Almost $27 million has been spent on the facility this year, and the Biloela family are the only people housed there. So why are the conditions so bad?
Almost a month ago, the Biloela family was told it was crucial their youngest daughter gained at least three kilos in weight.
Doctors working for International Health and Medical Services (the company contracted to supply medical care inside Australian detention centres) observed that 28-month-old Tharunicaa’s weight hadn’t increased in four months, since she had surgery to remove four teeth which had become chronically infected due to severe vitamin deficiencies and a lack of sunlight.
Tharunicaa’s mother, Priya, often had to pre-chew food, because her daughter’s mouth was too sore. The family say they were not supplied with food soft enough.
This was before they were sent to the newly opened detention centre on Christmas Island.
The family have since told Crikey that Tharunicaa’s appetite decreased dramatically after the government’s failed attempted to deport them from Australia in late August. In extensive translated interviews, they also say their living conditions have worsened since being housed in the facility on Christmas Island.
This is the same facility that currently employs more than 100 staff and, from February to August this year, has incurred $26.8 million in administrative expenses. Australian Border Force did not respond to questions from Crikey before deadline asking for clarification if this figure was separate or additional to the $185 million that it cost to re-open the detention centre. Either way, it is a sizeable sum for a facility that currently only houses the family of four.
Is one of those 100 staff members a nutritionist for Tharunicaa? In early October, Crikey submitted questions to the Department of Home Affairs, asking if the family had been consulted and provided with food to assist with the toddler’s weight gain. Had a nutritionist been consulted?
A Home Affairs spokesperson replied: “The family has been comprehensively consulted throughout their time in immigration detention, in both Melbourne and Christmas Island, about their food needs and preferences.”
“The catering arrangements for the family in Christmas Island have been refined in consultation with the health service provider and the Serco onsite catering manager.”
The family refute this. They say there has been no consultation, and that there has been no assistance after the initial doctor’s consultation about Tharunicaa’s weight. They say she has another medical appointment scheduled for the end of October.
“I am allowed to cook so I try to make something she likes from the food we are provided with,” Priya says. “But the only additional food we have been given was from a visitor.”
Priya says she also has problems making kindy lunches as the family is given only one loaf of bread per week. She says neither child has been supplied with a lunch box for when guards take them to attend pre-school outside the detention centre.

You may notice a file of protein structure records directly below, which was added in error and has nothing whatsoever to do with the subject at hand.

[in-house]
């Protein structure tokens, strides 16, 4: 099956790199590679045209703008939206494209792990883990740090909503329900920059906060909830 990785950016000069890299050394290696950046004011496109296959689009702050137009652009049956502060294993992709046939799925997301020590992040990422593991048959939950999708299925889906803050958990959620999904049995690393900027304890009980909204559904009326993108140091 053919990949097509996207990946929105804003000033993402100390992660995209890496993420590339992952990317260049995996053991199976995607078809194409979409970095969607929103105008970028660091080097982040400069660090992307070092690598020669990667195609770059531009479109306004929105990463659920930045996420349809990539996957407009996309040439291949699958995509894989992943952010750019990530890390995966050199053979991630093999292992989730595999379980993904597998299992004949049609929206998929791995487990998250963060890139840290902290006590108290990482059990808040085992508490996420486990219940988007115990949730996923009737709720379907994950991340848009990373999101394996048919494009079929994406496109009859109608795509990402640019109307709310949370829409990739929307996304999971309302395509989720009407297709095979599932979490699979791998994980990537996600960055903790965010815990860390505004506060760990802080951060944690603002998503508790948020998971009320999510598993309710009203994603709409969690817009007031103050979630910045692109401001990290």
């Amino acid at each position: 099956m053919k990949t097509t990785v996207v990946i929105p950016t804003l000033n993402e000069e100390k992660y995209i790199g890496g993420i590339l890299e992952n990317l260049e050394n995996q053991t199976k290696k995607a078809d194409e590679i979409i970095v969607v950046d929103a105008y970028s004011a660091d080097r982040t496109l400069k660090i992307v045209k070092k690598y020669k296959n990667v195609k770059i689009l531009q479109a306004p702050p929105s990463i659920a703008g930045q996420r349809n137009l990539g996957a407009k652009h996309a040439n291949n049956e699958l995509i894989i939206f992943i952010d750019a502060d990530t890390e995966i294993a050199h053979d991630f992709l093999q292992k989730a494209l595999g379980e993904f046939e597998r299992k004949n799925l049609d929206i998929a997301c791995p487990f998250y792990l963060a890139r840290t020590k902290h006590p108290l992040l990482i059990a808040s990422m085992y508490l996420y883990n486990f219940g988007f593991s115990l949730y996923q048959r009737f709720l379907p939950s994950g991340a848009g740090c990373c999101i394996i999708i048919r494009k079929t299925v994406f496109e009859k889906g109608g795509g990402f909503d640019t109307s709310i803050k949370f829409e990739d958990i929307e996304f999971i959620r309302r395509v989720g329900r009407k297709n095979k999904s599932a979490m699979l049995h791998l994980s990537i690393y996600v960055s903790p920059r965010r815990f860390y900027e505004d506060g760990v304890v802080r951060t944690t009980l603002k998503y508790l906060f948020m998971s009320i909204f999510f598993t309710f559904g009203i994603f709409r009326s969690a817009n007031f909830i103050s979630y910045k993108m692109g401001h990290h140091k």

The family can no longer video call from their phones, because they are not given access to wi-fi, but they have described their accommodation to Crikey.
They say the four family members currently all share one queen-sized bed. There is another room the toddlers could sleep in, but they say it is located in an adjacent cabin that makes it hard to easily hear or access the girls. They also say the room isn’t safe, as they have seen a scorpion and mosquitoes.
In Melbourne, their detention unit was more like a house (though they were still under guard and monitored), but on Christmas Island they say the cooking facilities, dining areas and computer room are separate and at some distance from the room they sleep in.
Priya says the family have no privacy and they are constantly surrounded by guards filming them with body cameras. Both parents raised concerns for their daughters’ mental health and say their Australian-born children have none of the things they were familiar with. They say the girls can’t watch Play School, as the TV in the dining area does not appear to have children’s shows.
Asylum seekers have told Crikey that the family’s old unit in the Melbourne detention centre remains empty.
On October 1, the UN asked the Australian government to remove the family from the detention environment within 30 days. This was shortly after the Federal Court in Victoria found the family had a prima facie case to stay in Australia; the family will receive a full hearing at a date yet to be announced.
The UN request is non-compellable, but the family’s lawyers have pointed out that it’s preferable to consult with their clients in person or without such stressful conditions.
Crikey submitted more questions to Home Affairs last week, including what the department or their contractors pay for the single loaf of bread the family say they receive weekly.
We received no response before deadline.
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